Storms, fires, and other disasters can exact a significant financial toll. A recent Federal Reserve System study found that over one-third of small businesses impacted by a disaster had revenue losses of over $25,000. That figure doesn’t account for asset losses.
Consider these tips to protect company finances:
- Understand your financial coverage. When disaster strikes, revenue often stops, so consider whether you want to invest in insurance to cover lost income post-disaster. For example, business income insurance (also called business interruption insurance) can help replace income that’s lost while you’re recovering. It may cover payroll and other operating expenses and pay for relocation to a temporary site. Talk with your broker about the cost of this type of plan.
- Check your emergency funds. Even with business income coverage, there may be additional expenses that need to be paid, particularly while you’re waiting for funds from your insurance provider. Evaluate your cash reserves to gauge what they might cover and how far they might stretch. If your reserves are weak, devise a plan for shoring them up by adding small amounts at a time.
- Consider a line of credit. Another option for covering immediate cash outlays following a disaster is through a business line of credit. This allows you to use the funds you need and repay them as your financial situation stabilizes. Keep in mind that the best time to apply for a line of credit is when your cash flow and financials are strong.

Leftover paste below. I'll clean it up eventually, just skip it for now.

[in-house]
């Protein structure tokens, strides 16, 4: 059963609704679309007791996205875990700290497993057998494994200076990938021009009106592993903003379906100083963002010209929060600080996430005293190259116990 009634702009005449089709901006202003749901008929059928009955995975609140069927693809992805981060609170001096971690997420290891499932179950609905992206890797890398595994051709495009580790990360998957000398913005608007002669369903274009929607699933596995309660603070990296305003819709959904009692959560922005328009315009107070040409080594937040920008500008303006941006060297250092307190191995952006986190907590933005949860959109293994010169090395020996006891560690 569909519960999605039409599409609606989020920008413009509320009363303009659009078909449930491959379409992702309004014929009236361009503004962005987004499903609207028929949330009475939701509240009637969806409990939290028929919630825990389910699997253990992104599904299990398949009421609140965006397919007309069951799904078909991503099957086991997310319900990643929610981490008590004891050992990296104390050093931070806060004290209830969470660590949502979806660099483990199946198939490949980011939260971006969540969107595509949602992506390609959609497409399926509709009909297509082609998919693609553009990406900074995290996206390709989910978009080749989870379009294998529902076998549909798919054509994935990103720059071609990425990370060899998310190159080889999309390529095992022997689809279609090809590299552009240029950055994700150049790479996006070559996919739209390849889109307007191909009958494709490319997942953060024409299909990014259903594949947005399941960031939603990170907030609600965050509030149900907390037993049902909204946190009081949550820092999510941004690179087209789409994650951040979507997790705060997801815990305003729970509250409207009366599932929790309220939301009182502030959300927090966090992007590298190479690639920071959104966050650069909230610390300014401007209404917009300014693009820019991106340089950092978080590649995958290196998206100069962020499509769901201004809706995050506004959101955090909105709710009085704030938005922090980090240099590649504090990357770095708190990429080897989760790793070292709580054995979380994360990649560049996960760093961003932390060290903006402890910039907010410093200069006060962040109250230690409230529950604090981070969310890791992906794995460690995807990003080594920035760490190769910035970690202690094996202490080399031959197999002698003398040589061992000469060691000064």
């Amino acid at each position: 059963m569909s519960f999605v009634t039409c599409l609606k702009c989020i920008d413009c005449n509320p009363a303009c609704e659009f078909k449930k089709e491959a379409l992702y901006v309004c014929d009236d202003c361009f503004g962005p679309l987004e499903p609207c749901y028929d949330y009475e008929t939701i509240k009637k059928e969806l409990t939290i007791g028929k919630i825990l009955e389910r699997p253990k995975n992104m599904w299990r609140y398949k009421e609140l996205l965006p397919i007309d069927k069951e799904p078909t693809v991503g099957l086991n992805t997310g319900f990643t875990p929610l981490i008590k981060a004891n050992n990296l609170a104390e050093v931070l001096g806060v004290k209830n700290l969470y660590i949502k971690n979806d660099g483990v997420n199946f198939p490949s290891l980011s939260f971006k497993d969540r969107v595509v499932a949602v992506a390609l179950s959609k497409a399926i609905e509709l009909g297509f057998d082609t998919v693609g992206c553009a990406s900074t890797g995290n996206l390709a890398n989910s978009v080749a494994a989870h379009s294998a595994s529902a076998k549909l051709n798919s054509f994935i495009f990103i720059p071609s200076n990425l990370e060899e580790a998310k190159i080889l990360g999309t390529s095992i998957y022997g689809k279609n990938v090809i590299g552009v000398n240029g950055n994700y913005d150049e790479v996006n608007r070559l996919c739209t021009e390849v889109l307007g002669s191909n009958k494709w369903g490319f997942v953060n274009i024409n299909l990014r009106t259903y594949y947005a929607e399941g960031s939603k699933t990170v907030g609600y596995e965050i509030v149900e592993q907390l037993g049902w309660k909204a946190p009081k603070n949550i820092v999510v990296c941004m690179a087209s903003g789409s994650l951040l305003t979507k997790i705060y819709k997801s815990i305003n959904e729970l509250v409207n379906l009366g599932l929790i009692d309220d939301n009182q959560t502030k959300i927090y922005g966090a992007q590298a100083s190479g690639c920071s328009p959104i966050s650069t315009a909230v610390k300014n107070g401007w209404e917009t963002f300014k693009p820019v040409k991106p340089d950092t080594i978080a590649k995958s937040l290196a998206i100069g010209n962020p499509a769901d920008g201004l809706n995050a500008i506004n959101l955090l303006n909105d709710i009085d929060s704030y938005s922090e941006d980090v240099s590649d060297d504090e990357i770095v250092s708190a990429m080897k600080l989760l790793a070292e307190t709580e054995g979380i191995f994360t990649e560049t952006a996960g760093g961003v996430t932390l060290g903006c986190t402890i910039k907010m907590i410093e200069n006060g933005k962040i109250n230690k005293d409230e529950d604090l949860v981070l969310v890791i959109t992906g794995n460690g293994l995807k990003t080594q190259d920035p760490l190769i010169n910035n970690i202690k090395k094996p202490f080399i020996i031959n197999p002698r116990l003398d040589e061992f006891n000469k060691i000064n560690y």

- Invest in remote banking tools. The ability to manage funds and pay bills from anywhere may help to lessen a disaster’s impact on financial operations. Consider online or mobile banking so you can monitor balances, pay bills, and deposit checks from any internet-connected location. Also, consider using cloud-based money management and accounting software so you can handle these functions remotely.
- Understand tax rules. Special tax law provisions may help accelerate your recovery after a disaster, particularly if your location is declared a major disaster area. You may be able to deduct the loss or partial loss of business-use property in the tax year the disaster occurred or amend your return for the previous tax year to deduct the loss. This IRS guide provides details.
At Citizens Bank, we are committed to helping you overcome whatever business challenge you may face. Our business banking professionals can help you evaluate financial products and services to strengthen your firm and its financial resilience. To learn more, please call 1-800-428-7463, visit us online, or visit your nearest Citizens Bank branch.